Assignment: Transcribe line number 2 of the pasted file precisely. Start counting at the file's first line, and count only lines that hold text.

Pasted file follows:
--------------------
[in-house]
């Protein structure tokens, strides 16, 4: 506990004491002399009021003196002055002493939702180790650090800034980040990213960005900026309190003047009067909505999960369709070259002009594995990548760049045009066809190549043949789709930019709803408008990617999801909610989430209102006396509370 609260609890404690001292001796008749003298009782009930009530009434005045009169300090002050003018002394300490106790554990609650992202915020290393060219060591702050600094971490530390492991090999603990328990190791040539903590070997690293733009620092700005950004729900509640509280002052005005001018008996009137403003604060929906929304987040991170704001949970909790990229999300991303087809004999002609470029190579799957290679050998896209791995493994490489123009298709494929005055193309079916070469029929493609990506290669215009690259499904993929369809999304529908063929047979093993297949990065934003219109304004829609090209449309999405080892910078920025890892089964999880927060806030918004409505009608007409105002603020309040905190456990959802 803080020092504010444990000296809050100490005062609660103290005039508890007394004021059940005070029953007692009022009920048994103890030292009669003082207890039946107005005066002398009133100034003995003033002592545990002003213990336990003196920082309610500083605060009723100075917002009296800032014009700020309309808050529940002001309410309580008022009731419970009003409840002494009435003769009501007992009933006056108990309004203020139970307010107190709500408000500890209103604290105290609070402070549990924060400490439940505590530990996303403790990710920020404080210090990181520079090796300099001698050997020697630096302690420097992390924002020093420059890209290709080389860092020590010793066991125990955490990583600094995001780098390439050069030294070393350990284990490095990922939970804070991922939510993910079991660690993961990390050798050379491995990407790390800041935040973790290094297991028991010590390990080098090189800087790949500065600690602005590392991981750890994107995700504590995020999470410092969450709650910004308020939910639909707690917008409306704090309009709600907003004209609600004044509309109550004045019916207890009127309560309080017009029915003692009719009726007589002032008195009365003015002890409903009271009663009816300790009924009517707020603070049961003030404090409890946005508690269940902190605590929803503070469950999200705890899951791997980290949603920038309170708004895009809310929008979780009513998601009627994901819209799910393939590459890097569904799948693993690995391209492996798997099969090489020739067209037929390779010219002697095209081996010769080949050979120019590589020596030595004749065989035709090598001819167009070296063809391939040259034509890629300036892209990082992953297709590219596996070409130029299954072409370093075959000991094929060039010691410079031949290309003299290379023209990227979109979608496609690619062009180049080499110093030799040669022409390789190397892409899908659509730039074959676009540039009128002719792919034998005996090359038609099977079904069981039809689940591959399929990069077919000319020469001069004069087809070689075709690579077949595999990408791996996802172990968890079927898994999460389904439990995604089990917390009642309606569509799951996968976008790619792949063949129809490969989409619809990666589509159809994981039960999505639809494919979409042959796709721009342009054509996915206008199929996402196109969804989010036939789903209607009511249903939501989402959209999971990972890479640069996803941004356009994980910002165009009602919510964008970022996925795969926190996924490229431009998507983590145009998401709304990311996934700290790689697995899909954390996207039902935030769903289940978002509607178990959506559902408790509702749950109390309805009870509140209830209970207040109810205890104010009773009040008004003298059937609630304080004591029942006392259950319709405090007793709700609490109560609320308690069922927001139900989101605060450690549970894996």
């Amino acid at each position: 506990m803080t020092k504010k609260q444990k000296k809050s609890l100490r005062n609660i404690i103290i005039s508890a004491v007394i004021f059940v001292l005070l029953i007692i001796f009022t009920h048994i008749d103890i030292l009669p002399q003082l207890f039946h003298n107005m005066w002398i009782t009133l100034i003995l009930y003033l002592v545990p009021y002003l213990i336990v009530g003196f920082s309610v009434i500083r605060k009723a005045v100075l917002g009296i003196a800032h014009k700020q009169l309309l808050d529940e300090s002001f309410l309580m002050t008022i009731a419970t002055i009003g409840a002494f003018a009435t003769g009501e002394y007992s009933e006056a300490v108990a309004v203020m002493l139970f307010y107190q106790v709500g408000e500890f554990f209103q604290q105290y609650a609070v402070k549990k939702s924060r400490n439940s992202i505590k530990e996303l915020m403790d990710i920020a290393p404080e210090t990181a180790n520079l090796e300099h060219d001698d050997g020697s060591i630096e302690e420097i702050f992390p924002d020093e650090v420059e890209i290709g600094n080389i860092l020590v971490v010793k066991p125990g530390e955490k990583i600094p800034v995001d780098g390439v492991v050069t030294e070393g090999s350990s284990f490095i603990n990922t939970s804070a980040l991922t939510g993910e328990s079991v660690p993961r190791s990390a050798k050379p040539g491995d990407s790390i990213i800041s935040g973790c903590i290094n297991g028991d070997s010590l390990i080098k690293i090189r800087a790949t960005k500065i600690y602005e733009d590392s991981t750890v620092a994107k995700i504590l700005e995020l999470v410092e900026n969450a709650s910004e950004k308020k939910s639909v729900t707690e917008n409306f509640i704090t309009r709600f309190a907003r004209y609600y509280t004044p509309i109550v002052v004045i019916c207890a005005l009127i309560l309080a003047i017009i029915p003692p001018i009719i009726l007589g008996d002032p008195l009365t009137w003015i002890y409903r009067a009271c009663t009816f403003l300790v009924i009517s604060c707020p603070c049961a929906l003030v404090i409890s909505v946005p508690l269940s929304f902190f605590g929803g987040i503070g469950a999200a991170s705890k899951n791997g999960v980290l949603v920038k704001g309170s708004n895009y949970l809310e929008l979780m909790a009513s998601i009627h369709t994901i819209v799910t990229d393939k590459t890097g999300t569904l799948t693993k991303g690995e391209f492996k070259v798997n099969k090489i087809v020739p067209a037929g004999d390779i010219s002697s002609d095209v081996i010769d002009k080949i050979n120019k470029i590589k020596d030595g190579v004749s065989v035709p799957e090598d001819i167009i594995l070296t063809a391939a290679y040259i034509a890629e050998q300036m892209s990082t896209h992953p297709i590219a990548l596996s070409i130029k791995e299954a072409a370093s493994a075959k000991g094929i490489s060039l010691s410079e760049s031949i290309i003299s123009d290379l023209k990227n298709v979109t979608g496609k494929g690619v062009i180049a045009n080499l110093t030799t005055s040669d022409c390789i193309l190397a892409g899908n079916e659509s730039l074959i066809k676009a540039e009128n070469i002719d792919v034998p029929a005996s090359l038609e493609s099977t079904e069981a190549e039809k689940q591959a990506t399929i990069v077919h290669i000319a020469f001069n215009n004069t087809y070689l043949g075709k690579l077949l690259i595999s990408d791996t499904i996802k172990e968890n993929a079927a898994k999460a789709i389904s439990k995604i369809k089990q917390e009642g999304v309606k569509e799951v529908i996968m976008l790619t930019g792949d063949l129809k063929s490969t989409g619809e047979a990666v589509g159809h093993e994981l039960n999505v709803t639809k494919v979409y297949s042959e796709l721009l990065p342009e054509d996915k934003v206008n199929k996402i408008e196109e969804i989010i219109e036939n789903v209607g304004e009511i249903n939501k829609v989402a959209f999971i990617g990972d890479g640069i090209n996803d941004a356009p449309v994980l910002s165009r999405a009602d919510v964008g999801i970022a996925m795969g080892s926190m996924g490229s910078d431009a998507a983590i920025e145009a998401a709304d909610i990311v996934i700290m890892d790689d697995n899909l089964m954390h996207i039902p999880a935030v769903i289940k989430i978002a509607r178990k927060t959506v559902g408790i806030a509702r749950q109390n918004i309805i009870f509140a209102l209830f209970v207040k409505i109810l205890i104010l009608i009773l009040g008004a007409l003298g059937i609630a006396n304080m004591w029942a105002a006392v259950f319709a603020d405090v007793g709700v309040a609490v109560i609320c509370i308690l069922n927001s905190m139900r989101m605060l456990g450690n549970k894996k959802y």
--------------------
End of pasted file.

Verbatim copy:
């Protein structure tokens, strides 16, 4: 506990004491002399009021003196002055002493939702180790650090800034980040990213960005900026309190003047009067909505999960369709070259002009594995990548760049045009066809190549043949789709930019709803408008990617999801909610989430209102006396509370 609260609890404690001292001796008749003298009782009930009530009434005045009169300090002050003018002394300490106790554990609650992202915020290393060219060591702050600094971490530390492991090999603990328990190791040539903590070997690293733009620092700005950004729900509640509280002052005005001018008996009137403003604060929906929304987040991170704001949970909790990229999300991303087809004999002609470029190579799957290679050998896209791995493994490489123009298709494929005055193309079916070469029929493609990506290669215009690259499904993929369809999304529908063929047979093993297949990065934003219109304004829609090209449309999405080892910078920025890892089964999880927060806030918004409505009608007409105002603020309040905190456990959802 803080020092504010444990000296809050100490005062609660103290005039508890007394004021059940005070029953007692009022009920048994103890030292009669003082207890039946107005005066002398009133100034003995003033002592545990002003213990336990003196920082309610500083605060009723100075917002009296800032014009700020309309808050529940002001309410309580008022009731419970009003409840002494009435003769009501007992009933006056108990309004203020139970307010107190709500408000500890209103604290105290609070402070549990924060400490439940505590530990996303403790990710920020404080210090990181520079090796300099001698050997020697630096302690420097992390924002020093420059890209290709080389860092020590010793066991125990955490990583600094995001780098390439050069030294070393350990284990490095990922939970804070991922939510993910079991660690993961990390050798050379491995990407790390800041935040973790290094297991028991010590390990080098090189800087790949500065600690602005590392991981750890994107995700504590995020999470410092969450709650910004308020939910639909707690917008409306704090309009709600907003004209609600004044509309109550004045019916207890009127309560309080017009029915003692009719009726007589002032008195009365003015002890409903009271009663009816300790009924009517707020603070049961003030404090409890946005508690269940902190605590929803503070469950999200705890899951791997980290949603920038309170708004895009809310929008979780009513998601009627994901819209799910393939590459890097569904799948693993690995391209492996798997099969090489020739067209037929390779010219002697095209081996010769080949050979120019590589020596030595004749065989035709090598001819167009070296063809391939040259034509890629300036892209990082992953297709590219596996070409130029299954072409370093075959000991094929060039010691410079031949290309003299290379023209990227979109979608496609690619062009180049080499110093030799040669022409390789190397892409899908659509730039074959676009540039009128002719792919034998005996090359038609099977079904069981039809689940591959399929990069077919000319020469001069004069087809070689075709690579077949595999990408791996996802172990968890079927898994999460389904439990995604089990917390009642309606569509799951996968976008790619792949063949129809490969989409619809990666589509159809994981039960999505639809494919979409042959796709721009342009054509996915206008199929996402196109969804989010036939789903209607009511249903939501989402959209999971990972890479640069996803941004356009994980910002165009009602919510964008970022996925795969926190996924490229431009998507983590145009998401709304990311996934700290790689697995899909954390996207039902935030769903289940978002509607178990959506559902408790509702749950109390309805009870509140209830209970207040109810205890104010009773009040008004003298059937609630304080004591029942006392259950319709405090007793709700609490109560609320308690069922927001139900989101605060450690549970894996």